Apple is reportedly “mobilising its suppliers” to launch its 5G iPhone range in 2020, according to the Nikkei Asian Review.
Apple had launched its latest iPhone devices, namely the iPhone 11, iPhone 11 Pro, iPhone 11 Pro Max in September, and heavily touted its camera tech (a wide angle camera, and an ultra wide camera).
But this could not hide the elephant in the room, namely the lack of 5G capability. Samsung’s flagship device, the Galaxy S10, for example already has a 5G version, as have other phone makers such as Huawei.
But now according to Nikkei Asian Review, “Apple is mobilizing suppliers to produce its first ever 5G iPhones next year.”
The three flagship models for 2020 are also reportedly set to include “the most advanced mobile processors available and leading-edge screens.”
Apple plans to ship at least 80 million of the new 5G phones, one of the sources said.
“It will be the first time Apple introduces 5G iPhones … There will be three of them and the company has set an aggressive sales target,” one of the people familiar with the company’s thinking told Nikkei.
All three of the new iPhones will carry the most advanced 5G modem chip, known as X55 that is designed by Qualcomm, four people familiar with the plan told Nikkei. There are concerns that such is the demand for this chip, there could be supply constraints, one person added.
The 2020 iPhones will also feature Apple’s latest-generation processor, known as A14, made by Taiwan Semiconductor Manufacturing Co., multiple sources added.
At least two of the three new phones will also have flexible organic light-emitting diode (OLED) displays. In addition, Apple is developing a new 3D sensing rear-camera that can sense the environment and detect objects for applications such as augmented reality games, sources said.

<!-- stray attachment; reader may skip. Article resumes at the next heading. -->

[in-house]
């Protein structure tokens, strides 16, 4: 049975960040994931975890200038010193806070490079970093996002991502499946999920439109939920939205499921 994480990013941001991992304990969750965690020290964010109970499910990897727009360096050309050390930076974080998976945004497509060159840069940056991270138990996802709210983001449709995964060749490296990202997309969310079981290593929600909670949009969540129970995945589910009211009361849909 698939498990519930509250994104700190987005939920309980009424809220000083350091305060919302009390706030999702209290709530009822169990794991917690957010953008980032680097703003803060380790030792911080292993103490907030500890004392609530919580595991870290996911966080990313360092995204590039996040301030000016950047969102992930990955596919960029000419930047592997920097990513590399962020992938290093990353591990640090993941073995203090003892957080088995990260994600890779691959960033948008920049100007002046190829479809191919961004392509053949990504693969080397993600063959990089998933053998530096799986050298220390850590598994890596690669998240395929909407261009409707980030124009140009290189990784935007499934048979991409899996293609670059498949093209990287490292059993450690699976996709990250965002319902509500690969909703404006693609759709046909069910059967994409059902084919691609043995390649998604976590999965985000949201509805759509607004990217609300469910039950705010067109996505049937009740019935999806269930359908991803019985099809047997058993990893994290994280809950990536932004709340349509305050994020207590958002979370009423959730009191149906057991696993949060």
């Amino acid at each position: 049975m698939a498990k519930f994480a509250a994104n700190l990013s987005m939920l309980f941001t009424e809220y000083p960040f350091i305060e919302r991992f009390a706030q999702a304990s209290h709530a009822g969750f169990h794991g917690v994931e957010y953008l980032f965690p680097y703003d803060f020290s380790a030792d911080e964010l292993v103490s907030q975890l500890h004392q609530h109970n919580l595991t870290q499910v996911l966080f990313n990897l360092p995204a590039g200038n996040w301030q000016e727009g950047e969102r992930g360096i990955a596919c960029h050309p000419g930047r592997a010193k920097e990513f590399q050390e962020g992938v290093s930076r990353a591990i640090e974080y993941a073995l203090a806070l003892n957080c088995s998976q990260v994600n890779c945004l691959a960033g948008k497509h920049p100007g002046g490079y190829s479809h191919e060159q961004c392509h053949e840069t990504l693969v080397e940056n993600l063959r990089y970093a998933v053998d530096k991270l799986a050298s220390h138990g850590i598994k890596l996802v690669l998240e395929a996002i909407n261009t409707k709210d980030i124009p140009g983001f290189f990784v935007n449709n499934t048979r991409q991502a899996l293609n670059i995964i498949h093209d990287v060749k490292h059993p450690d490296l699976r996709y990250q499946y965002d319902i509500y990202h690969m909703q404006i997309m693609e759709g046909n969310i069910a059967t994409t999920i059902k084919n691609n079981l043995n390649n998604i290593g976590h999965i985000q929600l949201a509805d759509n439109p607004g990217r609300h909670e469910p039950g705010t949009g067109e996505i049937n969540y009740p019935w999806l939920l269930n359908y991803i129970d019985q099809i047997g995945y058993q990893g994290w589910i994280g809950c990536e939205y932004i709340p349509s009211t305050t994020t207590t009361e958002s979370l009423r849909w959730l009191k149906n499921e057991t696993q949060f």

Apple has not had an easy time getting its handsets 5G ready.
Apple had been using Intel chips ever since it dropped Qualcomm modems after its bust up with the firm.
But it seems that Apple was never really happy with Intel.
In July 2018 for example it was reported that Apple was considering moving away from using Intel’s 5G modems in future iPhones. It was also reported that Apple was losing confidence in Intel’s ability to hit its deadline for the 5G modems.
In April this year things changed dramatically when Apple and Qualcomm reached a settlement and said they would cease all legal action between the two.
That settlement saw Apple agreeing to make an undisclosed payment to Qualcomm, and to use Qualcomm’s modem chips going forward.
Days later Intel announced it was exiting the 5G modem business altogether.
The decision by Apple and Qualcomm to make up was hardly surprising however.
Apple had wanted to release its first 5G compatible iPhone in 2020, but the iPad maker lost confidence in Intel’s ability to deliver the XMM 8160 5G modem for those 5G smartphones.
Essentially, in order for Intel to deliver huge numbers of those 5G modems in time for a September 2020 iPhone launch, the chip giant had to deliver sample parts to Apple by early summer 2019.
Intel then needed to deliver a finished modem design in early 2020. But Intel had said last November that it only expected to ship the 8160 5G modem in the second half of 2019.
In the end, Apple announced in July that it would purchase Intel’s smartphone modem business, in a deal valued at $1bn (£804m).
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